Saturday, December 12, 2009

Tonight's Movie: The Secret of Convict Lake (1951)

THE SECRET OF CONVICT LAKE was of strong interest to me due to its setting, as most summers we drive past the title lake, which is in the Sierra Nevadas near Mammoth Lakes, California. The film tells a fictional story explaining how Convict Lake received its name.

It's 1871, and six prisoners who have escaped from jail in Carson City, Nevada, flee across the snowy Sierras into California. The freezing cold claims one of the men, but the five survivors straggle into a small lakeside settlement, which curiously only seems to be inhabited by women.

The women feel they have no choice but to allow the convicts to stay in a cabin until the current snowstorm lifts. By the time the storm abates and a posse arrives, the women, along with their newly returned menfolk, have dealt with the criminals in their own way.

The movie reminded me quite a bit of an earlier Western from the same studio, 20th Century-Fox -- I thought it was sort of a snowbound YELLOW SKY (1948), with the criminals fleeing over snowy peaks instead of the desert, then arriving at a semi-deserted town. As in YELLOW SKY, which had Gregory Peck opposing fellow outlaw Richard Widmark, one of the CONVICT LAKE criminals, Jim (Glenn Ford), stands up against the others and proves himself to be a hero.

Ford and Gene Tierney have excellent chemistry as the leads. Tierney's Marcia is a girl who had fallen on hard times and feels obligated to marry her fiance Rudy (Harry Carter) for security. As it turns out, Jim is looking for Rudy, who isn't as nice as Marcia thought.

The film has a stellar supporting cast, starting with Ethel Barrymore as the community matriarch and Ann Dvorak as Marcia's future sister-in-law, whose head is turned by the attentions of calculating criminal Johnny (Zachary Scott). Interesting actresses such as Ruth Donnelly, Barbara Bates, and Helen Westcott are some of the other women in the settlement. The criminals include Cyril Cusack. The film's narrator is Dale Robertson.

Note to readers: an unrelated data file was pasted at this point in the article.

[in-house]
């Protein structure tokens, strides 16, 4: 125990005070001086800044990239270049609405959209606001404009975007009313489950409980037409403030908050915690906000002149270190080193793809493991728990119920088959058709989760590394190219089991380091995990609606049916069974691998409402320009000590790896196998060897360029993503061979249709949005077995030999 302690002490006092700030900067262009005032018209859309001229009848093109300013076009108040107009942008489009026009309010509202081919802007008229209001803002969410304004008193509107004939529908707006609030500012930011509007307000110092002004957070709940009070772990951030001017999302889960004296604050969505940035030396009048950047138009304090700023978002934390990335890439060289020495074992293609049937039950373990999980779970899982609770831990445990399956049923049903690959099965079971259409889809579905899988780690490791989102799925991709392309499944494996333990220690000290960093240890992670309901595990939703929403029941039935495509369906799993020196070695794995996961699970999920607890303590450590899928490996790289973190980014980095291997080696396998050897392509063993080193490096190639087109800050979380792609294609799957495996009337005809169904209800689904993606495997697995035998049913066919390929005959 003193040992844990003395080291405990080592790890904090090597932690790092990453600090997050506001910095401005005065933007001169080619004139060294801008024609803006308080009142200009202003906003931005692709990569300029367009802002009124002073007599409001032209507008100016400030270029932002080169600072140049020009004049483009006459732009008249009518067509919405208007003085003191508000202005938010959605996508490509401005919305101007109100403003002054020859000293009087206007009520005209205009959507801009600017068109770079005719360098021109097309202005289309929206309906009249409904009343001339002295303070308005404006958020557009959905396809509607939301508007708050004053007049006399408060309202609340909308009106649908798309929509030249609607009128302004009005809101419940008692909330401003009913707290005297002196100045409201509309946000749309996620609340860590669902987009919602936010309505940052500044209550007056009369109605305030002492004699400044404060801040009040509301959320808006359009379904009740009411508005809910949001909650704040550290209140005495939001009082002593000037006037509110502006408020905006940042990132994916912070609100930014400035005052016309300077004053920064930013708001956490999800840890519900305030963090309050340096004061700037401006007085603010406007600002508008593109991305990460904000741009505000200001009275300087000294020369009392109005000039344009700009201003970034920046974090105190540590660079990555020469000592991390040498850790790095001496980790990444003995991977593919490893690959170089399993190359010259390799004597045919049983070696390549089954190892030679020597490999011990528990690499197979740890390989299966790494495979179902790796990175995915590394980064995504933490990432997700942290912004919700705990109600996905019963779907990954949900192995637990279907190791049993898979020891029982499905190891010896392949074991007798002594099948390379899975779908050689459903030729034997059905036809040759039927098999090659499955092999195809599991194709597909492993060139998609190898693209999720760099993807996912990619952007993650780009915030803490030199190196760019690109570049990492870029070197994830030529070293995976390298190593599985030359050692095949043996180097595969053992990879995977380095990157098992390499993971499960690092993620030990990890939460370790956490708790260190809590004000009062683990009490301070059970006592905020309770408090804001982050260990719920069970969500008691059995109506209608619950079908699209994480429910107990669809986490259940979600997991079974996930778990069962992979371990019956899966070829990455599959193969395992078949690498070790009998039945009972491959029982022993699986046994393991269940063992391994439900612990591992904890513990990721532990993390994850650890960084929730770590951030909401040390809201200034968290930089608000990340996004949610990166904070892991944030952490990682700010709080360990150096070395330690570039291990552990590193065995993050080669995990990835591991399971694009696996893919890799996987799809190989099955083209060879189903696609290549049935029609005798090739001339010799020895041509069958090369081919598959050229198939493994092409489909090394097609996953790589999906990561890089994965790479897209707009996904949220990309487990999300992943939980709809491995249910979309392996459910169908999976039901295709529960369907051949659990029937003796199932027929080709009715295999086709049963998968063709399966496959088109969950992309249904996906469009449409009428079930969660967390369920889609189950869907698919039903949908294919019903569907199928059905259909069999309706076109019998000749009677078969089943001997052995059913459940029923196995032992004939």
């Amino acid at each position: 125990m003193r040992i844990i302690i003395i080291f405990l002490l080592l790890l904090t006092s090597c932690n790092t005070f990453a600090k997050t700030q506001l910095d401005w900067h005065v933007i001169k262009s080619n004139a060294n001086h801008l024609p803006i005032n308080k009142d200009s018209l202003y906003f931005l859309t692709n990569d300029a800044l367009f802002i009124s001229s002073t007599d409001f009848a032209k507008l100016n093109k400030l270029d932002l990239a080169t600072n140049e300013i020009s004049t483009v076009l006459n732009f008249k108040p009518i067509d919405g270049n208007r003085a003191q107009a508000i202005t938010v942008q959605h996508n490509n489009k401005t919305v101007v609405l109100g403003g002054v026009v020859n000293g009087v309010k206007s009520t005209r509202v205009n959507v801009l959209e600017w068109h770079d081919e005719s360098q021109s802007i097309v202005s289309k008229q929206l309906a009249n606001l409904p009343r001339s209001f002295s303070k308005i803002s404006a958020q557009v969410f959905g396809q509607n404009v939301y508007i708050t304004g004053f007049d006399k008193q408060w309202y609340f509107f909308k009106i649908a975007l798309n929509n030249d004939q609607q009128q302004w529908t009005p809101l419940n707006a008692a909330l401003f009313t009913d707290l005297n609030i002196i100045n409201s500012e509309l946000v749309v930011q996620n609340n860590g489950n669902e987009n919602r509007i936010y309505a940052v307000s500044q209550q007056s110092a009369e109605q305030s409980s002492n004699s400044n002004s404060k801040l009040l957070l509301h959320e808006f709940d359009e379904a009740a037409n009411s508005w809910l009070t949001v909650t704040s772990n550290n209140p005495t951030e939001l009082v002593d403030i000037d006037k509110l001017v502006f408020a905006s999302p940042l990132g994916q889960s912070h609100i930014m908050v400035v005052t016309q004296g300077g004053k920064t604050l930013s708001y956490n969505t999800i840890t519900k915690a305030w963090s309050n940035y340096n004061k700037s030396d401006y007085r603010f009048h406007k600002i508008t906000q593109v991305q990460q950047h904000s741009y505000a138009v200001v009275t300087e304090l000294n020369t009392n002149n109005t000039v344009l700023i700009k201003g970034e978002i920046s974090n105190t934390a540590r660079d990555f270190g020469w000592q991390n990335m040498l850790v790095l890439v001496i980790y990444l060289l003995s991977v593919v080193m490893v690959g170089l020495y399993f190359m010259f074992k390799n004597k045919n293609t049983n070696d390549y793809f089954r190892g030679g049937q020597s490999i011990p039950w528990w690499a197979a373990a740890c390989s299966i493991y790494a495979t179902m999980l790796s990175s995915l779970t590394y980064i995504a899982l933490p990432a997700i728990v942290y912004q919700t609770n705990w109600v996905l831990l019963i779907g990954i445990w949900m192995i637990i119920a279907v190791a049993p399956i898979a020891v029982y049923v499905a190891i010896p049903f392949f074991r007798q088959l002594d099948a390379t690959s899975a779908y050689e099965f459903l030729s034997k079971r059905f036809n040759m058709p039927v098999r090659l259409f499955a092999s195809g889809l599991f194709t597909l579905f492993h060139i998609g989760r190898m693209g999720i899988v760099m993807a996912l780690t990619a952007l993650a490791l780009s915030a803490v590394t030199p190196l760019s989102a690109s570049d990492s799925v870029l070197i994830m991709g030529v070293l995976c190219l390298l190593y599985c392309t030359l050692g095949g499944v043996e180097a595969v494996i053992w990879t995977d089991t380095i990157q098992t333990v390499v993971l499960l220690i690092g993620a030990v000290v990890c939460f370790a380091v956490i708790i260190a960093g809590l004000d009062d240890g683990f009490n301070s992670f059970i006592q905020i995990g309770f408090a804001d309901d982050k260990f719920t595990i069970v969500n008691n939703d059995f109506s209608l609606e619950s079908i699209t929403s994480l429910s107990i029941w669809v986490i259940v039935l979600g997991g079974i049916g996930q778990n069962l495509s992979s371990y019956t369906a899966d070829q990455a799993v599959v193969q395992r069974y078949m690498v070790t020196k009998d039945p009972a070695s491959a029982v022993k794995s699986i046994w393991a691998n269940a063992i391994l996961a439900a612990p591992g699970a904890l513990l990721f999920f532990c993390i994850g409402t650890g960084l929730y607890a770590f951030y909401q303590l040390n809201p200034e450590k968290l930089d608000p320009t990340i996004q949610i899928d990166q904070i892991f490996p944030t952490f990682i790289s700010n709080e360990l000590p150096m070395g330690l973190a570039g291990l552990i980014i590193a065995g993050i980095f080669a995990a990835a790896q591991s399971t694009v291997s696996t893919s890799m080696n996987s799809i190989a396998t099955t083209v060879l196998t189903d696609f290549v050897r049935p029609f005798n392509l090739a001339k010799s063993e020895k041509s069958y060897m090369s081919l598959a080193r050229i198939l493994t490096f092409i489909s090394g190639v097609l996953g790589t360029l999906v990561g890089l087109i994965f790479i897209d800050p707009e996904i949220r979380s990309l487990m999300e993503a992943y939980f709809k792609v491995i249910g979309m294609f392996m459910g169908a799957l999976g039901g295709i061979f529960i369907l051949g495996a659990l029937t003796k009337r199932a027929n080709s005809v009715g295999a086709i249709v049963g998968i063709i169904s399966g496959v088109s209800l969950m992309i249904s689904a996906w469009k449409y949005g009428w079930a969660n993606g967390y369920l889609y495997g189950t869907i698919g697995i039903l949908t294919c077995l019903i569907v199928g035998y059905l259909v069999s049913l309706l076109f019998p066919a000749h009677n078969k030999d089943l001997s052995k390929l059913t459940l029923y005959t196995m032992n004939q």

Although the film incorporates some effective location photography, the settlement itself appears to have been constructed on a soundstage. Nonetheless, the movie has great atmosphere, and it looks so cold that it can easily give viewers the shivers.

THE SECRET OF CONVICT LAKE was directed by Michael Gordon. It was shot in black and white by Leo Tover. The film runs 83 minutes.

The film has not had a video or DVD release, but it can be seen occasionally on Fox Movie Channel.

This was a very good, different kind of movie which I thoroughly enjoyed watching. Recommended.

August 2017 Update: Here is a pretty photo of the real Convict Lake.


Blogger Terri said...

I love Gene Tierney movies!
Can't wait to see this one. It's new to me!

3:34 AM  
Blogger Laura said...

It's a good one, Terri, I hope you can see it soon!

Best wishes,

9:53 AM  
Blogger Moira Finnie said...

I just saw this a few weeks ago and even though I don't think that this very brief film left enough time for thorough character development, the work by Ethel Barrymore, Gene Tierney and Ann Dvorak impressed me a great deal, overshadowing the normally strong presence of Glenn Ford, Zachary Scott and Jack Lambert thoroughly.

I was especially intrigued to see Tierney in a strong, assertive role at a time when her career was in decline and her personal psychological problems were beginning to overwhelm her (according to her autobiography, at least). She blended a bit of Belle Starr and Mrs. Muir into her pragmatic character.

Ann Dvorak was, as always, a powerful actress in her role as the contentious, skittish sister of Tierney's intended husband. Dvorak's silent expressions seemed to say more than the script as her suspicions grew along with her fears. She was particularly good in the scene when she was alone in the barn at night.

It was also good to see Ethel Barrymore engaged by her character and performing with more zest than she often could bring herself to muster at this stage of her career. Barrymore's work in Kind Lady and as Hazel Pennicott in The Story of Three Loves seem to have brought out the best in her too. Thanks for drawing attention to this small, overlooked little gem.

6:30 PM  
Blogger Laura said...

Thanks for sharing your thoughts, Moira. Although I'm often a fan of shorter films, I would have been happy if this film had had about 10 more minutes, especially to focus on the development of the relationship between Tierney and Ford.

I like the idea of Tierney's Marcia having echoes of both Belle Starr and Mrs. Muir...apt comparisons.

Best wishes,

7:56 AM  

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